First things first – besides their food, Tanuki Raw has also given me a deep appreciation for soundproof glass panels. When we first arrive, the four of us, we are taken through the cool, air-conditioned space and then out into the alfresco area. It’s all very nice, were it not a sunny Singapore afternoon. The air being humid to the point of viscosity is one thing; but the parade of supercars just underfoot on Orchard Road, alternately gurgling and keening, is an altogether novel form of suffering. We plead for, and thankfully obtain, an inside table.
Of course, neither weather nor traffic noise is the restaurant’s fault; I’d say it’s even a glimpse into Tanuki Raw’s multiple natures. The Tanuki in Japanese folklore is a benign but mischievous beast, shape-shifting and fun-loving, and clearly the folks behind this joint – who are also behind Standing Sushi Bar – intend the name to be a mission statement. And people have responded, if Instagram is to be believed; I was first alerted to it by an Instagram-trawling friend showing me photos of its Truffle Yakiniku Don – a flower of rare beef slices surrounding an onsen egg just on the edge of bursting.
But the self-description on their website is a breathless affair – raw bar, martini bar, inspired food (inspired by whom?) and classic cocktails (isn’t a martini a classic cocktail?). Similarly, the menu looks long and rambling. My friend is an optimist and admires their versatility. I am a cynic, so my concern is that they’ve spread themselves too thin, just throwing things at each other in the hope that they will gel.
Well, I needn’t have worried too much. As noted, Tanuki Raw is a brainsibling of Standing Sushi Bar, and the decor shows it, from the smooth concrete bar and clean lines to the simple colour scheme. As for the menu, it is ambitious but a lot less scattershot than I first thought; ‘Japan looks West’, I would say, is the inspiration and thread holding it all together. And since Japan looking West has brought us everything from tempura and tonkatsu to the California roll, it’s a secure base for innovation. To be honest, though, the smell of mentaiko being scorched that wafts from the bar is a better advertisement than any list of ingredients.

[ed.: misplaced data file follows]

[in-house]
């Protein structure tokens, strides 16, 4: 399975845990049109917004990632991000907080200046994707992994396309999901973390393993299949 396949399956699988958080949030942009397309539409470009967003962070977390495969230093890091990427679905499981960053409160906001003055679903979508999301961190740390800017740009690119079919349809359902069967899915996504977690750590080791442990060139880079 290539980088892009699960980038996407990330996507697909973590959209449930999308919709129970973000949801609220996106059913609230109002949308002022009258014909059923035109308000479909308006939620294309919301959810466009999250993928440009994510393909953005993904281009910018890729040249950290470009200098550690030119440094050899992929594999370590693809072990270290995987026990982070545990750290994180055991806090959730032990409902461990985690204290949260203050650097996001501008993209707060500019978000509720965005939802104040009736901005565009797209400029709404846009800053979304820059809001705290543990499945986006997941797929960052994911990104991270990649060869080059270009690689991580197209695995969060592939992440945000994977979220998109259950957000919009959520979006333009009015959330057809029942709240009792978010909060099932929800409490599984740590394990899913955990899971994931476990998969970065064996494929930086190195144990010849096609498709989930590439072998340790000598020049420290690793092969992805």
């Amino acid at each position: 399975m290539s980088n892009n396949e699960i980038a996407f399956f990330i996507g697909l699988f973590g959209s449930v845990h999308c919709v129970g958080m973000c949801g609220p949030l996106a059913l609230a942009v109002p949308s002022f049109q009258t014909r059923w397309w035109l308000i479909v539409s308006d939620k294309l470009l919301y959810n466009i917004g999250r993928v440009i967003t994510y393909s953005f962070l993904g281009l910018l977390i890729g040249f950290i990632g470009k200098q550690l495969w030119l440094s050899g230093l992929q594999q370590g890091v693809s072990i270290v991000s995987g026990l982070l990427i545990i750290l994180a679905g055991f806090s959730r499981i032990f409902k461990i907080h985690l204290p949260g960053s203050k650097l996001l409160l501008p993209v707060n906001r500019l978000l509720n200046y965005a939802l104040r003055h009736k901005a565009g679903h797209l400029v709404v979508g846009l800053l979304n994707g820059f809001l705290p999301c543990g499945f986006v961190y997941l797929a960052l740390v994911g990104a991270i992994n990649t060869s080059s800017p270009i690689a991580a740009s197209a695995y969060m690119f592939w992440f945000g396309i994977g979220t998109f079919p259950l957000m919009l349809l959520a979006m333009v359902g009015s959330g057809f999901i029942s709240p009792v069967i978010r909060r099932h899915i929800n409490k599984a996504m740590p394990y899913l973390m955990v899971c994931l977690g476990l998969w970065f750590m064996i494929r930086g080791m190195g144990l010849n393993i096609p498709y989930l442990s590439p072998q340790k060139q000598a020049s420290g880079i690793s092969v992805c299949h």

The Mentaiko Salmon don arrives in a cloud of that perky, creamy aroma, and is perhaps the most conservative dish we order – it is quite well established that mentaiko and salmon are made to be close friends. The salmon slices are cut a little thin, yet still retain their texture; but the flavour comes primarily from the cod roe sauce, with just an edge of smoke to its tanginess. Rice is appropriately clumpy and chewy, the light brown grains holding just a little umami, scattered with nori flakes.
Salmon don is a little, flavourful ode to the pink beauty – firm slices from the fillet contrasting with pliant, smooth belly, and those little umami warheads that are ikura. Slices of aburi are appropriately aromatic, but taste like they could do with just a little more of the torch, the fat coaxed out but not quite transformed yet. The rice in Tanuki Raw’s donburi plays a rather more active role than white rice elsewhere, adding flavour and a denser texture; here, it is even spiked with little pops of ebiko.